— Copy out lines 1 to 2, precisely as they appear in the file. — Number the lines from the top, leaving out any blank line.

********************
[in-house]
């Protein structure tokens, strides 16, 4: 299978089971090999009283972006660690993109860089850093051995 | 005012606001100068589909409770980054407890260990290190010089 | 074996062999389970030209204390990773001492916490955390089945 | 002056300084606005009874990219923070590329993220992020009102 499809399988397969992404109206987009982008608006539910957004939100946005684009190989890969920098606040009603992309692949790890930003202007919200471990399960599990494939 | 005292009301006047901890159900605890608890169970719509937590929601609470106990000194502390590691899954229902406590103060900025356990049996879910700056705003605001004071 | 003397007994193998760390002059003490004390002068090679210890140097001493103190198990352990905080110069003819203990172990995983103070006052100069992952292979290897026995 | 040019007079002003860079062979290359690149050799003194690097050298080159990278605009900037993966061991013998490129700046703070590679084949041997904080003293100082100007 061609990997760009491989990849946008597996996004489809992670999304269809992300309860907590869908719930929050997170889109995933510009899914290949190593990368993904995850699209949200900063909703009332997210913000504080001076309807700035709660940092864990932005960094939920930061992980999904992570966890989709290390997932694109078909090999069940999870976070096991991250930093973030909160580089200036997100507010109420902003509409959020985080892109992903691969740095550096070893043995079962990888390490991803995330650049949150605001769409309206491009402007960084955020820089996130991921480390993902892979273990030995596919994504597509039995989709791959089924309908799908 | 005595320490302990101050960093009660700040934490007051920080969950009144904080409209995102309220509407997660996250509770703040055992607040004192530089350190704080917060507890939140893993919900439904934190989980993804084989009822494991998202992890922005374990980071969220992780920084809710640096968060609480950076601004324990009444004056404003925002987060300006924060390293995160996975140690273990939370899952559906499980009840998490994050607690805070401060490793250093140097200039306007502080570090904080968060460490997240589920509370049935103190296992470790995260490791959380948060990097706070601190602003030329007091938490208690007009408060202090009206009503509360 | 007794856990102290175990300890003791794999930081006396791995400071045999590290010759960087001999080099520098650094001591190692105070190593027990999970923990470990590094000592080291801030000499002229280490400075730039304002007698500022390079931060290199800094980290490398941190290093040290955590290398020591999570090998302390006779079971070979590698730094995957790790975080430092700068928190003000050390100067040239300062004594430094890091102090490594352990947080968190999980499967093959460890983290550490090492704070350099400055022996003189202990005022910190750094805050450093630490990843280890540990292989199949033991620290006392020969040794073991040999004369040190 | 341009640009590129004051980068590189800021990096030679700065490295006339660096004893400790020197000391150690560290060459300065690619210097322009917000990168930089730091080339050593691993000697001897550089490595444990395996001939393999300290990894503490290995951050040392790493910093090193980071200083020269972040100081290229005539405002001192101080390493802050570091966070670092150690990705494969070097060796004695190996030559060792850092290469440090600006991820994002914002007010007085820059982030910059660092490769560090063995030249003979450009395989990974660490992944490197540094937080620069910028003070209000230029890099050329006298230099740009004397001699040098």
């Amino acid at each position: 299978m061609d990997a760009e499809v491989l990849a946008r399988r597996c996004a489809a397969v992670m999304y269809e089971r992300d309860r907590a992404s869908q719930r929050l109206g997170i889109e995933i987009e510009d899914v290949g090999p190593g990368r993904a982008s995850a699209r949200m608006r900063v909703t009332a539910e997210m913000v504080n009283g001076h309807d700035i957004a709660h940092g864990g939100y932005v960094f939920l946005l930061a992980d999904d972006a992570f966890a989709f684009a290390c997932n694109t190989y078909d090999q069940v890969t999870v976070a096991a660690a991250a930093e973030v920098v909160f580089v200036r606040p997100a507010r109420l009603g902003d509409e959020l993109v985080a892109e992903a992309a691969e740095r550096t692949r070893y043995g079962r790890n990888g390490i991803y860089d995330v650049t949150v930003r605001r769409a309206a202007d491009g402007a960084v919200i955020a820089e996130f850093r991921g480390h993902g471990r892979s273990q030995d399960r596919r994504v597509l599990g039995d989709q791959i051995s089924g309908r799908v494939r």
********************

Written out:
[in-house]
């Protein structure tokens, strides 16, 4: 299978089971090999009283972006660690993109860089850093051995 | 005012606001100068589909409770980054407890260990290190010089 | 074996062999389970030209204390990773001492916490955390089945 | 002056300084606005009874990219923070590329993220992020009102 499809399988397969992404109206987009982008608006539910957004939100946005684009190989890969920098606040009603992309692949790890930003202007919200471990399960599990494939 | 005292009301006047901890159900605890608890169970719509937590929601609470106990000194502390590691899954229902406590103060900025356990049996879910700056705003605001004071 | 003397007994193998760390002059003490004390002068090679210890140097001493103190198990352990905080110069003819203990172990995983103070006052100069992952292979290897026995 | 040019007079002003860079062979290359690149050799003194690097050298080159990278605009900037993966061991013998490129700046703070590679084949041997904080003293100082100007 061609990997760009491989990849946008597996996004489809992670999304269809992300309860907590869908719930929050997170889109995933510009899914290949190593990368993904995850699209949200900063909703009332997210913000504080001076309807700035709660940092864990932005960094939920930061992980999904992570966890989709290390997932694109078909090999069940999870976070096991991250930093973030909160580089200036997100507010109420902003509409959020985080892109992903691969740095550096070893043995079962990888390490991803995330650049949150605001769409309206491009402007960084955020820089996130991921480390993902892979273990030995596919994504597509039995989709791959089924309908799908 | 005595320490302990101050960093009660700040934490007051920080969950009144904080409209995102309220509407997660996250509770703040055992607040004192530089350190704080917060507890939140893993919900439904934190989980993804084989009822494991998202992890922005374990980071969220992780920084809710640096968060609480950076601004324990009444004056404003925002987060300006924060390293995160996975140690273990939370899952559906499980009840998490994050607690805070401060490793250093140097200039306007502080570090904080968060460490997240589920509370049935103190296992470790995260490791959380948060990097706070601190602003030329007091938490208690007009408060202090009206009503509360 | 007794856990102290175990300890003791794999930081006396791995400071045999590290010759960087001999080099520098650094001591190692105070190593027990999970923990470990590094000592080291801030000499002229280490400075730039304002007698500022390079931060290199800094980290490398941190290093040290955590290398020591999570090998302390006779079971070979590698730094995957790790975080430092700068928190003000050390100067040239300062004594430094890091102090490594352990947080968190999980499967093959460890983290550490090492704070350099400055022996003189202990005022910190750094805050450093630490990843280890540990292989199949033991620290006392020969040794073991040999004369040190 | 341009640009590129004051980068590189800021990096030679700065490295006339660096004893400790020197000391150690560290060459300065690619210097322009917000990168930089730091080339050593691993000697001897550089490595444990395996001939393999300290990894503490290995951050040392790493910093090193980071200083020269972040100081290229005539405002001192101080390493802050570091966070670092150690990705494969070097060796004695190996030559060792850092290469440090600006991820994002914002007010007085820059982030910059660092490769560090063995030249003979450009395989990974660490992944490197540094937080620069910028003070209000230029890099050329006298230099740009004397001699040098």